On June 22nd, Ban Ki Moon announced an independent panel to advise on “accountability issues” arising from the final stages of the conflict between government forces and the Tamil Tigers. The Sri Lankan government responded angrily, stating its ‘sovereignty was being threatened’ and proceeded to set up its own commission of inquiry – Lessons Learnt and Reconciliation Commission (LLRC) – despite the fact that all previous commissions have been slated by international observers for their lack of credibility.
The hearings for the LLRC commenced on July 10th and one of the oral submissions came from Dr Jayantha Dhanapala, former UN Under Secretary General. Controversy arose when the Presidential Media Unit and Ministry of Defence reported Dhanapala’s submission in a selective and erroneous manner. Groundviews exclusively carried Dr Dhanapala’s response to the inaccurate media reports of his submission and details the full series of events that followed.
For the time-poor among our readers, we’ve pulled out some of the pertinent statements from Dhanapala’s submission as detailed below.
The recent history of Presidential Commissions has been a dismal and uninspiring one.
We have the Udalagama Commission which was aborted and we have a number of Commission Reports which have not been implemented.
Nevertheless, the personal stature of all of you as Commissioners and the integrity that is widely respected of yourselves encourages me to appear before you and speak in order that our country can enjoy a future of peace and reconciliation.
May I also say at the outset that I believe that your Commission has been appointed one year too late.
Nevertheless, and despite the fact that your mandate is a narrow one, artificially framed by certain time constraints, I believe that you will rise above the blame game that is common in the politics of Sri Lanka and ensure that a foundation is laid for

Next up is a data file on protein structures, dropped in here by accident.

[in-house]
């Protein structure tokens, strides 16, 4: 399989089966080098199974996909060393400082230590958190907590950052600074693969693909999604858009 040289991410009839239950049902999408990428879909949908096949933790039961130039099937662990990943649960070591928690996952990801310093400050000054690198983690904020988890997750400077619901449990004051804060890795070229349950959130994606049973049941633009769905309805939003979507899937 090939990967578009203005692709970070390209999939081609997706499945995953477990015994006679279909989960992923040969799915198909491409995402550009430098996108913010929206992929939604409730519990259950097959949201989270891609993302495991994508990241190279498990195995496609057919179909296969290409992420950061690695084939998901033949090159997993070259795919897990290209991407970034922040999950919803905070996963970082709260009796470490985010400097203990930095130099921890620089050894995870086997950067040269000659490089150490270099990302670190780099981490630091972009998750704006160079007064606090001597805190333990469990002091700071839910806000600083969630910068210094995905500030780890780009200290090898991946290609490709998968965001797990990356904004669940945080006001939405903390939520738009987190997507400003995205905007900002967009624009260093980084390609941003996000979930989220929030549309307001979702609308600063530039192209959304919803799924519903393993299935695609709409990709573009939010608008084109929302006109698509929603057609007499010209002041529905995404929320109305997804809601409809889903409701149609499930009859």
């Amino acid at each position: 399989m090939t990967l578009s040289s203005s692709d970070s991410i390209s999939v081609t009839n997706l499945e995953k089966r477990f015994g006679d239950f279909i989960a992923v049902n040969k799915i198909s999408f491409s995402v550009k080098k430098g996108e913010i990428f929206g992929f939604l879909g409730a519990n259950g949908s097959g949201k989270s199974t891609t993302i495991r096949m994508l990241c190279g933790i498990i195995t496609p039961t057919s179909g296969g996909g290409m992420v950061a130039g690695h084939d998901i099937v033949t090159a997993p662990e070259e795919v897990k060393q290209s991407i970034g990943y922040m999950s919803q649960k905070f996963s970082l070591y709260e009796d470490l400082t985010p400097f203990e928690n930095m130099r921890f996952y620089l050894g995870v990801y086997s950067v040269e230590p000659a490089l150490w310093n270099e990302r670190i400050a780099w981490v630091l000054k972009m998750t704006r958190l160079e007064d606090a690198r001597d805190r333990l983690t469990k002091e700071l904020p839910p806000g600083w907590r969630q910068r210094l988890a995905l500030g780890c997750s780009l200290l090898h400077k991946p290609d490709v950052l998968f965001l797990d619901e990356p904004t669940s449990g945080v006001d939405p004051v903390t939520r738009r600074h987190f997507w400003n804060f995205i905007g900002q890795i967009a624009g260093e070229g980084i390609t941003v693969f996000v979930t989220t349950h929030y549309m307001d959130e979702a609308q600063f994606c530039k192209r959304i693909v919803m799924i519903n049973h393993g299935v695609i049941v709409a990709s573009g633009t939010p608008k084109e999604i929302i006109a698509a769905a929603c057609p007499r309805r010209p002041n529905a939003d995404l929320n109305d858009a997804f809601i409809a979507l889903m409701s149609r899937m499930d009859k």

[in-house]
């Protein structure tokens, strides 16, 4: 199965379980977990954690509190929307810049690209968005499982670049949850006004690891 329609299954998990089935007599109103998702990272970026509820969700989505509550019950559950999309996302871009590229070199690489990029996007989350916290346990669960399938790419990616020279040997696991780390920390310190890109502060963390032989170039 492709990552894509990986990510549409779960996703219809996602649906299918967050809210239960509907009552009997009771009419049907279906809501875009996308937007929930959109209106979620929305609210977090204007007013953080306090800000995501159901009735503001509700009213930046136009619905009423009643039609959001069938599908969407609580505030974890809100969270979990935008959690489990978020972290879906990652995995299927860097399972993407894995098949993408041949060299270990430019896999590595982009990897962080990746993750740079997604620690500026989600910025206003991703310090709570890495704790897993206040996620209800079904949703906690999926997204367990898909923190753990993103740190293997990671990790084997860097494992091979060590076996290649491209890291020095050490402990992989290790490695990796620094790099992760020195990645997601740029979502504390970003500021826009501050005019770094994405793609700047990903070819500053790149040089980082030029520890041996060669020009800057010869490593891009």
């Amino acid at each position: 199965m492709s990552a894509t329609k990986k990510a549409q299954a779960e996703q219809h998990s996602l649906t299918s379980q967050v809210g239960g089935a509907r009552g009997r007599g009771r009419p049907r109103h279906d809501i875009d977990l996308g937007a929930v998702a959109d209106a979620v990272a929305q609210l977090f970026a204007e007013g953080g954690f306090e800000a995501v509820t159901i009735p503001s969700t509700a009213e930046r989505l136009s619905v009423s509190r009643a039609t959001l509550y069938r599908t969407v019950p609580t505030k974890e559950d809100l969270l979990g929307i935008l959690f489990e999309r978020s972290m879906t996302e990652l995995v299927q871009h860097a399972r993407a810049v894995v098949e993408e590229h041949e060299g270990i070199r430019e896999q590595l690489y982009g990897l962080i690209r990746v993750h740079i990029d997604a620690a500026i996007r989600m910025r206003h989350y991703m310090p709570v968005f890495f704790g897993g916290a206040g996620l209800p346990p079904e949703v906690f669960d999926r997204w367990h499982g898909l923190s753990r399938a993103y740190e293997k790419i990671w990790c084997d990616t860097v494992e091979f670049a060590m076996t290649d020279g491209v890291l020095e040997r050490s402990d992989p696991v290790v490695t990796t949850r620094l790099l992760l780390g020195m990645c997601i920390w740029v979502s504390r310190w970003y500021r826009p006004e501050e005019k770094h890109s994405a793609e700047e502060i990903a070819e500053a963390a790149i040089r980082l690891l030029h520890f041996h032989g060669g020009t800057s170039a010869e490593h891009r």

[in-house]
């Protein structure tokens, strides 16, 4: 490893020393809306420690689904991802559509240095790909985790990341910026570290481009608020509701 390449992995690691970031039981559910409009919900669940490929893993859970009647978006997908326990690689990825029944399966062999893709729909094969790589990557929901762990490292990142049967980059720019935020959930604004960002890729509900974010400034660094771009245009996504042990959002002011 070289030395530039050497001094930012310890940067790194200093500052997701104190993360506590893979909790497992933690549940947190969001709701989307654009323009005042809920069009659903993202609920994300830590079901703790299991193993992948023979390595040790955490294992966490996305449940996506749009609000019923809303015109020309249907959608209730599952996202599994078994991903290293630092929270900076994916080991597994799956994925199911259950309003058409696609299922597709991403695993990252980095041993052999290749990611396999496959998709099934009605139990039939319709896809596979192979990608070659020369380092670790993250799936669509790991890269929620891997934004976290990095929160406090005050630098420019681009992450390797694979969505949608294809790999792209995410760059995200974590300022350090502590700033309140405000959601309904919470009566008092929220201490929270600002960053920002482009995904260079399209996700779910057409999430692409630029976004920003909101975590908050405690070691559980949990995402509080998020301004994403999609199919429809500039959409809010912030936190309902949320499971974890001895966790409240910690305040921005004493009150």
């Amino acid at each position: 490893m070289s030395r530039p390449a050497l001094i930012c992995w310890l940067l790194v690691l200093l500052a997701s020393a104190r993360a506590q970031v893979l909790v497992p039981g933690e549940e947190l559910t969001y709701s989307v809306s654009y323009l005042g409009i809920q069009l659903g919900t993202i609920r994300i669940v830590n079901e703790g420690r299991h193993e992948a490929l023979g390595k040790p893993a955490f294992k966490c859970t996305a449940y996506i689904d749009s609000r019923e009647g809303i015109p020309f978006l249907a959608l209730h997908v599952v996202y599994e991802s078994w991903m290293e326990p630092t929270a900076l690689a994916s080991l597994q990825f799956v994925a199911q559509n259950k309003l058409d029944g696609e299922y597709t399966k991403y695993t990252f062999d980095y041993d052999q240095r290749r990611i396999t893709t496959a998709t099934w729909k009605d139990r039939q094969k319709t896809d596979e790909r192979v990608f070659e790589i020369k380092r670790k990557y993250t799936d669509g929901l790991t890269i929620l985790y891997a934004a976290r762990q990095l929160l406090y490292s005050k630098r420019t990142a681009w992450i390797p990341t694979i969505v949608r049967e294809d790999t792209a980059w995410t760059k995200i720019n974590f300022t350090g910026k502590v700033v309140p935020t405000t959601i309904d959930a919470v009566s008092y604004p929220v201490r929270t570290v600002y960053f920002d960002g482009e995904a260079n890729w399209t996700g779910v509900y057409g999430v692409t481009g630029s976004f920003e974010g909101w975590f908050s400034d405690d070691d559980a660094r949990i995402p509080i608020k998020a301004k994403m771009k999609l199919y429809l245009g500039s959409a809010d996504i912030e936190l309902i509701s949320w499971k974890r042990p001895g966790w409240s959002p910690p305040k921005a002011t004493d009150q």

a future of a stable, a durable peace and a reconciliation with all segments of our population.”
“I think the lessons that we have to learn from the past are both positive lessons and negative lessons.
I think that the conflict that has ravaged our country is not only the result of the perversity and the venality of the LTTE and its leader Prabakaran, but also the cumulative effect of bad governance on the part of successive Governments in Sri Lanka.
Our inability to manage our own internal affairs has led to foreign intervention but more seriously has led to the taking of arms by a desperate group of our citizens.
I think we need to rectify this bad governance and the first and foremost task before us is to undertake constitutional reform in order to ensure that we have adequate devolution of power.
We have already missed several opportunities in the past; we have had an APRC functioning for quite some time but its report is still languishing in obscurity and needs to be presented to the public of Sri Lanka for discussion.
We need to have State reform; we need to have rule of law established; we need to ensure non discrimination amongst our citizens; we need to have – as I said before – devolution of power and a tolerance of dissent and a strengthening of democratic
“The other issue that I think important for us to make some kind of innovative move drawing from the experience of having been in conflict with the Liberation Tigers of Tamil Eelam is the issue of the responsibility to protect concept. This is a concept
that you will recall was embraced in the UN General Assembly’s Summit of 2005, the 60th UN General Assembly when the Heads of States adopted the responsibility to protect concept which basically means that the primary responsibility for the
protection of civilians lies with the Government of that state. But if a Government is either unwilling because it is a dictatorship or unable because it is a failed state to exercise its sovereign authority to protect its own civilians then that authority passes
to the international community but subject to the fact that it has to be approved by the Security Council through a resolution. “